Recent allegations of widespread bribery of government officials at Wal-Mart’s (NYSE:WMT) Mexican subsidiary grabbed headlines and provided fresh ammunition to its critics. But the big-box retail chain is hardly alone in finding itself under scrutiny for unsavory actions abroad.
In fact, around 81 companies are currently being investigated for possible violations of the U.S. Foreign Corrupt Practices Act (FCPA) by federal agencies, Fortune reports. The Department of Justice says it’s pursuing 150 FCPA investigations against both companies and individuals.
The list of companies under investigation for overseas corruption includes household names like Deere (NYSE:DE), Hewlett-Packard (NYSE:HPQ), Avon (NYSE:AVP), Qualcomm (NASDAQ:QCOM) and casino operator Las Vegas Sands (NYSE:LVS).
Some companies argue that bribes are often simply part of the business landscape in other countries and that penalizing American businesses for playing by local rules just hamstrings their international operations. Fortune cites the case of Lakeland Industries (NASDAQ:LAKE), which says that its failure to bribe foreign officials has hurt its international sales.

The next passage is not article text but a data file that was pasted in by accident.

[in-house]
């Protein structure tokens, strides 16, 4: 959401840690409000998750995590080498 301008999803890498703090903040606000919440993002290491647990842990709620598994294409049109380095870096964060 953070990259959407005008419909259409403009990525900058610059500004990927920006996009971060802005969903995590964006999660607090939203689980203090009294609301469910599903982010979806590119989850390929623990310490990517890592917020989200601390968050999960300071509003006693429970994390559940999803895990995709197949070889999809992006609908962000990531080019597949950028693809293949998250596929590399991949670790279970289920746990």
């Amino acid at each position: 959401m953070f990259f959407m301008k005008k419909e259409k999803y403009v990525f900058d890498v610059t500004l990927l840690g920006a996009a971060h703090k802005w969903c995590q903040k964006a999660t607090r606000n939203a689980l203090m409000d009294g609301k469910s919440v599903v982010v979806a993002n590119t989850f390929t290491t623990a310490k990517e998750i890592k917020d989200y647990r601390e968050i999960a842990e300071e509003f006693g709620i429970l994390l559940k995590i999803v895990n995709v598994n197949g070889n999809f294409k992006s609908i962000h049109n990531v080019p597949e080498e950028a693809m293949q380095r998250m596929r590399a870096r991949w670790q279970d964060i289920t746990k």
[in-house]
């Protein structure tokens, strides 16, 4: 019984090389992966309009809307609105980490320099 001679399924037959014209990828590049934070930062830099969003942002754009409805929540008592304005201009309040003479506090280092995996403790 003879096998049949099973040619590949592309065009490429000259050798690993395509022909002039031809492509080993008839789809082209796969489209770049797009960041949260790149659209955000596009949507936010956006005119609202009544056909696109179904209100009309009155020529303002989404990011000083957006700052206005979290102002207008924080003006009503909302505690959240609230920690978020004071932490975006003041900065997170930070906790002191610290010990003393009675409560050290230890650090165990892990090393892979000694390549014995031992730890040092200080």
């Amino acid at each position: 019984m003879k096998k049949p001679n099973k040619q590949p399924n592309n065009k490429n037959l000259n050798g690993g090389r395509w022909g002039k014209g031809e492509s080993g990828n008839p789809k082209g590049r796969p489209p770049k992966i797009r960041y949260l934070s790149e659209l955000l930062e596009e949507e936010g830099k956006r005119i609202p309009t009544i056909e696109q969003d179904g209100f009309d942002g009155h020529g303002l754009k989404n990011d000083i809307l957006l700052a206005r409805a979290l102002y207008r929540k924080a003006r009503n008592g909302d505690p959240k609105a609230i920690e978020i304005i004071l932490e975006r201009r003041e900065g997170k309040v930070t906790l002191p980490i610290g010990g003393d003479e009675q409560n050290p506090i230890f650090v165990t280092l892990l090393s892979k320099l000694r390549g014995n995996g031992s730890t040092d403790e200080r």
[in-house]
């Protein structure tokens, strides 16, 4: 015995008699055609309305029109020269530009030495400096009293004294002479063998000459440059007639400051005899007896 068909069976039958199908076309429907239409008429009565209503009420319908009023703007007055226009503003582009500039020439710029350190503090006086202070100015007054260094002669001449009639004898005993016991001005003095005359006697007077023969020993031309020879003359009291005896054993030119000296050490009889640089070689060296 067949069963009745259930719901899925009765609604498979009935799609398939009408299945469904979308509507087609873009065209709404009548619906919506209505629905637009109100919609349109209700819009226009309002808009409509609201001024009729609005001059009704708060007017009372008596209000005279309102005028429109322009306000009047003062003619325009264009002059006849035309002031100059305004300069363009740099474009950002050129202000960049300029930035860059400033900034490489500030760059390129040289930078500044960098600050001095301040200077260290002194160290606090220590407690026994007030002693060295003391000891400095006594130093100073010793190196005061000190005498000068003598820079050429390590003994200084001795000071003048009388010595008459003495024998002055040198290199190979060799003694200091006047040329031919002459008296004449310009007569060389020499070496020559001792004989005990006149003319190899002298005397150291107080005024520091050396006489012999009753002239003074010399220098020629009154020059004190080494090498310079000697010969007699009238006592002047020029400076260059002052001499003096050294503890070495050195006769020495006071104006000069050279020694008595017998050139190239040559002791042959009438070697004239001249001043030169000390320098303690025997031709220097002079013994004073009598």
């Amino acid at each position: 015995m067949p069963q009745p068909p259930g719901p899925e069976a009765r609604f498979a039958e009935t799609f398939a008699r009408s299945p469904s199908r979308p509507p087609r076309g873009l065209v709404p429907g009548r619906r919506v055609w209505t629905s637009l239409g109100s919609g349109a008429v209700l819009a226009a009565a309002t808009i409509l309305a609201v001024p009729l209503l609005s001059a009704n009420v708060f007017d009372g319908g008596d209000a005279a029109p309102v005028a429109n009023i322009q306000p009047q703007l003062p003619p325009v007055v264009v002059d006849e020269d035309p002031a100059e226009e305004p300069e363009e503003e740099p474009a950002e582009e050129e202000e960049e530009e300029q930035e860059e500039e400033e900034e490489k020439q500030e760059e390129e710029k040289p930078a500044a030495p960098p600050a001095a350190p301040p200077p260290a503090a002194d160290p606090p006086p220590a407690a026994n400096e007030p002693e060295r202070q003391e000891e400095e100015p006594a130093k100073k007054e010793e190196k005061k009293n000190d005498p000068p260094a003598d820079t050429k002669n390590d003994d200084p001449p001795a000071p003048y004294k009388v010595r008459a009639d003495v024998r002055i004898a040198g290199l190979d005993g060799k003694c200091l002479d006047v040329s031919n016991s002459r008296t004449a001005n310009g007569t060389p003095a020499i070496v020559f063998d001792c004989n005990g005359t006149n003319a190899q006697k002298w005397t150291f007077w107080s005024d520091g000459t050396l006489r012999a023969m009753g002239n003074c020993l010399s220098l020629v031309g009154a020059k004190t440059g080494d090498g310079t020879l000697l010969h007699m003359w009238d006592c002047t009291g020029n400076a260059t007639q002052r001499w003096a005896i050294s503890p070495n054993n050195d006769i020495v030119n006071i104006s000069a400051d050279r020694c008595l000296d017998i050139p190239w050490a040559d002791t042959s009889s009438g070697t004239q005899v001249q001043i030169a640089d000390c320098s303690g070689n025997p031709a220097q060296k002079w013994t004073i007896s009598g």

Many investigations go nowhere. However, some result in fines. Johnson & Johnson (NYSE:JNJ) settled allegations arising from a U.N. program for $78 million last year, while Halliburton (NYSE:HAL) paid out $550 million for bribing Nigerian officials in 2009.
Legal experts cited by Fortune said FCPA violations represented a fast-growing field for law firms. A number of companies doing business abroad are now warning investors of potential FCPA infractions on financial statement disclosures.